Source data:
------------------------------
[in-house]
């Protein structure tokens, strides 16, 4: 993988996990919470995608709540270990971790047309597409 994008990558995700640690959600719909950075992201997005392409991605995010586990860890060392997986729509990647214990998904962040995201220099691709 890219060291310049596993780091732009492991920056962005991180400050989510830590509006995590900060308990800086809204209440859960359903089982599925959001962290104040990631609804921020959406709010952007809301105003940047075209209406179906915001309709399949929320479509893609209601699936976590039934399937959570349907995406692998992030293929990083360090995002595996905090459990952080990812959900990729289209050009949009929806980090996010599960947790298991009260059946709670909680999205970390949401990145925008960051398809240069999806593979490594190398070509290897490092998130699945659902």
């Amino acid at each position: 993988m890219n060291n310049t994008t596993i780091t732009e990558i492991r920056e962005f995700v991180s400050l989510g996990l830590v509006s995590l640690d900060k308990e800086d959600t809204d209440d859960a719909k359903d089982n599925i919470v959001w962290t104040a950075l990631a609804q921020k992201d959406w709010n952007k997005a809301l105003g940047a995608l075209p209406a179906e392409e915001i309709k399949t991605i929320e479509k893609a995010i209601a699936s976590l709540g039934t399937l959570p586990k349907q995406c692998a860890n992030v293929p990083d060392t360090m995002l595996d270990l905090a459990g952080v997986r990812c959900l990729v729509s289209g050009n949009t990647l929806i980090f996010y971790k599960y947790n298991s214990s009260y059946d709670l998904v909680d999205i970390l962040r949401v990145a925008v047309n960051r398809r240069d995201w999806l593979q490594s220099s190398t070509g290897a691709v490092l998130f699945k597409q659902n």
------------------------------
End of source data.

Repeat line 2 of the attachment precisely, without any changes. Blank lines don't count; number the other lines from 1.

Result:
């Protein structure tokens, strides 16, 4: 993988996990919470995608709540270990971790047309597409 994008990558995700640690959600719909950075992201997005392409991605995010586990860890060392997986729509990647214990998904962040995201220099691709 890219060291310049596993780091732009492991920056962005991180400050989510830590509006995590900060308990800086809204209440859960359903089982599925959001962290104040990631609804921020959406709010952007809301105003940047075209209406179906915001309709399949929320479509893609209601699936976590039934399937959570349907995406692998992030293929990083360090995002595996905090459990952080990812959900990729289209050009949009929806980090996010599960947790298991009260059946709670909680999205970390949401990145925008960051398809240069999806593979490594190398070509290897490092998130699945659902």